|Publication number||US4915069 A|
|Application number||US 07/287,795|
|Publication date||Apr 10, 1990|
|Filing date||Dec 21, 1988|
|Priority date||Dec 21, 1988|
|Also published as||CA1331153C, DE68901252D1, EP0375115A1, EP0375115B1|
|Publication number||07287795, 287795, US 4915069 A, US 4915069A, US-A-4915069, US4915069 A, US4915069A|
|Inventors||Edward E. Lafever, Kelly E. Duvall, Dean S. Bunce|
|Original Assignee||Dana Corporation|
|Export Citation||BiBTeX, EndNote, RefMan|
|Patent Citations (12), Referenced by (10), Classifications (7), Legal Events (4)|
|External Links: USPTO, USPTO Assignment, Espacenet|
This invention relates to valve stem seal assemblies utilized for controlling oil flow between valve stems and valve guide members of internal combustion engines. More particularly, this invention relates to mechanisms for enhancing the control or metering of such oil flow where at least a portion of the stem engaging surface of the seal assembly is threaded.
Internal combustion engines have pluralities of intake and exhaust valves, generally in a one-to-one relationship. Each valve comprises a head and an integral stem reciprocally mounted in a valve guide. Those skilled in the art will appreciate that there must be some oil flow along the stem in order to lubricate the latter as it reciprocates within the guide. As wear occurs in the valve guide and valve stem interface, oil flow will increase, causing excessive oil consumption and the formation of carbon deposits within the combustion chamber.
In order to reduce oil consumption and prevent carbon deposits, as well as to maintain engine performance, various designs have been developed to control or meter the oil flow between the stem and guide members. To the extent that relatively severe operating conditions occur in the exhaust as opposed to the intake valve areas, much effort has been directed to geometries of exhaust valve sealing media.
The valve stem seal of the present invention incorporates a geometry which enhances the metering of oil between valve stem and valve guide. The invention is particularly suitable for exhaust seal applications in internal combustion engines. In a preferred form, the valve stem seal has a main valve body which defines a pair of axially spaced extremities and a through passageway extending therebetween. A central helically threaded internal region is adapted to provide primary control of oil flow between the valve guide and stem. A pair of non-threaded ends define secondary internal portions which communicate with the central threaded internal region. Each non-threaded internal portion is comprised of a plurality of axially extending alternate ribs and grooves, wherein the grooves provide oil flow passageways leading to and exiting from the central threaded internal region. The ribs and grooves are spaced circumferentially about the non-threaded ends of the valve body, and militate against the tendency of the threads to collapse and thereby reduce oil flow over the useful life of the valve stem material. In a preferred form, each non-threaded internal portion extends axially approximately one-tenth to one-third of the axial length of the central threaded region. In addition, the threads of the central region may define a unitary, continuous spiral groove, or may comprise a plurality of parallel continuous spiral grooves, depending on the extent of oil flow metering desired.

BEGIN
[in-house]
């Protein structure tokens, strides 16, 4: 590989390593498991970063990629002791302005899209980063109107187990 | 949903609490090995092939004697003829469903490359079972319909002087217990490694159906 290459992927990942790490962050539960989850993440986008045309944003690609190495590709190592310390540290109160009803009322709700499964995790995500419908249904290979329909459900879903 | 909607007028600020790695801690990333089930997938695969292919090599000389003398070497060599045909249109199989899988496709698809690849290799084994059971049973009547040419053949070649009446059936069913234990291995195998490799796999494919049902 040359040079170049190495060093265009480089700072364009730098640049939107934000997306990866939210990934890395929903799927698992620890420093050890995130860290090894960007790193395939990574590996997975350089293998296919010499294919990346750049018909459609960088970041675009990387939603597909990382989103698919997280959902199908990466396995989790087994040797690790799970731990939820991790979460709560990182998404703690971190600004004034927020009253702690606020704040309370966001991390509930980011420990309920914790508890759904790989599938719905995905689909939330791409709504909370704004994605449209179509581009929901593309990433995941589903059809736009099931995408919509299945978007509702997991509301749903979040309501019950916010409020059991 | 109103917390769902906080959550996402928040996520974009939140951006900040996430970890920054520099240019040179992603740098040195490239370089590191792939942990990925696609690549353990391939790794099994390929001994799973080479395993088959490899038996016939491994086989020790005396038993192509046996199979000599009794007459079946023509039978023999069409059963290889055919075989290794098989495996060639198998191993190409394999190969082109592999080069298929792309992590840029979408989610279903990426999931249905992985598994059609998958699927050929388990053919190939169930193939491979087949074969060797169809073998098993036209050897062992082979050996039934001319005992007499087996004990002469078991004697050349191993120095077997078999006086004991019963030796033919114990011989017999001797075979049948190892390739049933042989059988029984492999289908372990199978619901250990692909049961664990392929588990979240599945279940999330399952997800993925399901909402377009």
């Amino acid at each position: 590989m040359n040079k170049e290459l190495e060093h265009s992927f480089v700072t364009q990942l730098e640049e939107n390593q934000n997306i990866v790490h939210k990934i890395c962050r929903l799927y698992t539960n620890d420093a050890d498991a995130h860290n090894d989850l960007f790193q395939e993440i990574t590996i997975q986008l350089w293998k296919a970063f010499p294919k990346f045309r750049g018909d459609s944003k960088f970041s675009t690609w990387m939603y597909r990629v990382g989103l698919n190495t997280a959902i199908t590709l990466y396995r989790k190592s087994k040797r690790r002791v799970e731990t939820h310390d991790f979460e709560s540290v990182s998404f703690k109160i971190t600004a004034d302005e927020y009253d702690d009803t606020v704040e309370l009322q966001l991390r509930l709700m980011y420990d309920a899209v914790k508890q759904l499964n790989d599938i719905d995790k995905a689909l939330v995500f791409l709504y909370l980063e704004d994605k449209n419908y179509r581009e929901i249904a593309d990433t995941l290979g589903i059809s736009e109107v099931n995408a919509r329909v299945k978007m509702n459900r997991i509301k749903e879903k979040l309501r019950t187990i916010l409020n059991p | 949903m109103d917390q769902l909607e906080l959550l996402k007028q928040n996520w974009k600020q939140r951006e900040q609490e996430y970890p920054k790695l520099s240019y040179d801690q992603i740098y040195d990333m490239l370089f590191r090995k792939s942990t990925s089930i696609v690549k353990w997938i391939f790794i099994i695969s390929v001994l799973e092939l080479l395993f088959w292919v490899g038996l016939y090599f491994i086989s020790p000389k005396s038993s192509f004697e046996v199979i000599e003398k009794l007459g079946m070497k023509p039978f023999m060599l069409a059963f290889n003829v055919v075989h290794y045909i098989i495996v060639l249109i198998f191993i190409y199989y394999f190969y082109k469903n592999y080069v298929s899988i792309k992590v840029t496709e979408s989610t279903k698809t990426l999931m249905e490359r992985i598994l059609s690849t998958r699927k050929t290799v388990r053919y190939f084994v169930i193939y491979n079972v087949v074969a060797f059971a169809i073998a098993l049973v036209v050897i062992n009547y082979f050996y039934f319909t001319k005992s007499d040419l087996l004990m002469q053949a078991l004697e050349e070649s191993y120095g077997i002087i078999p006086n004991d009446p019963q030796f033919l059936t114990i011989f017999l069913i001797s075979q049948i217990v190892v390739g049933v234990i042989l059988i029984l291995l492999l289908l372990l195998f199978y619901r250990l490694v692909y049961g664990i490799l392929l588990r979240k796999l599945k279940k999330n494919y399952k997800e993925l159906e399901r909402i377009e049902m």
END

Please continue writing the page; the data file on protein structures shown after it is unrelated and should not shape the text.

FIG. 1 is a cross sectional view of a preferred embodiment of a valve stem seal positioned atop a valve stem guide.
FIG. 2 is an enlarged cross sectional view of the valve stem seal of FIG. 1, shown interfacing with a reciprocally moveable stem.
FIG. 3 is a top fragmentary view of the internal working portion of a valve stem seal constructed in accordance with the present invention, as would appear looking along the axis "a--a" of FIG. 1.
Referring initially to FIG. 1, valve stem seal 10 is adapted for being seated over a valve guide 12, as shown. The seal 10 defines a main valve body formed of a resilient, temperature resistant material, and includes an upper or working portion 14 and an integral lower skirt or support portion 16 which snugly engages the guide 12. In the preferred embodiment, the seal 10 is formed of a unitary, molded elastomeric material for desired resiliency and temperature resistance. The seal 10 includes a through passageway 1B adapted for receiving a valve stem 34 (shown in FIG. 2) which reciprocates under a continuously engaging contact with the working portion of the seal 14. The through passageway 18 extends from the upper extremity 20 of the seal 10 to the lower extremity 22 of the seal.
The working portion 14 of the seal incorporates a central helically threaded internal region 24 bounded by a non-threaded end portion 26 at the upper extremity 20 of the seal and a separate lower non-threaded end portion 28 at the bottom of the working portion 14.
Referring now also to FIG. 3, the top non-threaded end portion 26 incorporates alternating ribs 30 and grooves 32 to provide positive flow of oil to and from the central helical threaded internal region 24. This structure enhances the controllability or metering of oil flow between the valve guide and valve stem, particularly critical under exhaust sealing conditions. In the preferred form, the axial length of each of the non-threaded end portions 26 and 28 (as measured along axis "a--a" of FIG. 1) falls within a range of one-tenth to one-third the axial length of the central threaded internal region 24.